That was the subject line of an email I just got.
It was enough to get my attention, so hopefully it got yours too :) If not, I guess I can say anything I want right now and you’ll never see it? Hmm…
YOU LOVE JUSTIN BIEBER!!! HA-HA-HA!
I’m going to prank everyone tomorrow and you’re gonna fall for it!
Everyone gets $100 today, except for YOU!
Okay, that’s enough…
Let’s get back to more serious stuff like Whole Life Insurance… (you probably wish you didn’t click now, huh?)
I’ve literally had ZERO emails about Whole Life in the past 4-5 years of blogging, and then all of a sudden I get two emails asking for advice in the exact same week. Two! I generally shy away from stuff that downright bores me, but I figured it was a sign to share and that maybe some of you guys are going through something similar yourself?
Below are the two emails, along with my admittedly weak answers because I quite honestly don’t know jack about Whole Life other than the following:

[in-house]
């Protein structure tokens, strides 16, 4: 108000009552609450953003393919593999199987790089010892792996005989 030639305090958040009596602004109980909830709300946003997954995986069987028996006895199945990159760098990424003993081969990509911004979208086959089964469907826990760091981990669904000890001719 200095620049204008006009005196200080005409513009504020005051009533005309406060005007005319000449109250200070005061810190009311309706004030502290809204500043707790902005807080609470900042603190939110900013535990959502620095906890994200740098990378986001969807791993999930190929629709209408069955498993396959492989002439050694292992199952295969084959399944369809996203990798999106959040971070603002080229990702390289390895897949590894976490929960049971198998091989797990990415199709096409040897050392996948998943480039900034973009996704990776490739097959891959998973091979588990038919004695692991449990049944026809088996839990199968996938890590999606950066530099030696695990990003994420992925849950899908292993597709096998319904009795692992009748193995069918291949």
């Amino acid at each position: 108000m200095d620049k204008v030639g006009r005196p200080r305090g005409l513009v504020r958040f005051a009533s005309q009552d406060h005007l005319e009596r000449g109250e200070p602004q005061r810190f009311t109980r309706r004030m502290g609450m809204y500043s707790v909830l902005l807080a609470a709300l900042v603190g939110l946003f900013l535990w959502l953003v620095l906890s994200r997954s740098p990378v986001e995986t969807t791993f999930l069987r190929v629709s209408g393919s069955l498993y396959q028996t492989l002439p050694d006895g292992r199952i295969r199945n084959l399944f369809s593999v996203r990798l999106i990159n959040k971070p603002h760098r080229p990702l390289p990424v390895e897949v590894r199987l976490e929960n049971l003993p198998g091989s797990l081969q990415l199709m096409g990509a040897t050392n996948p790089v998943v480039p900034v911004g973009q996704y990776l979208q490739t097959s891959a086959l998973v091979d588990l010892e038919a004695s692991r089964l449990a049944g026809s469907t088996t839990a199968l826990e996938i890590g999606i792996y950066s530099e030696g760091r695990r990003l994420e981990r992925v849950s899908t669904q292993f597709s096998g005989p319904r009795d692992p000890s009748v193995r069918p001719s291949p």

- Everyone I know says it’s a rip off
- Everyone I know has Term Life Insurance instead – as do I.
Though I should point out that “everyone I know” means $$ bloggers and the online $$ community in general, which are also mostly in their 20s, 30s and 40s.
So it’s definitely skewed.
(Here’s a great article on the difference between Term and Whole Life btw. In a nutshell, Term covers you for a certain amount of time and if you die within that term it pays out (and is pretty damn cheap), whereas Whole Life covers you for your whole life and also builds up cash investments on the side. Though it’s significantly more expensive.)
What I was hoping for today is that YOU guys would chime in to better help out our readers, as I know many of you are more versed in this stuff and may have Whole Life yourself.
Both readers gave me permission to share, and said they’d greatly appreciate it if you did :)
So here’s the first question!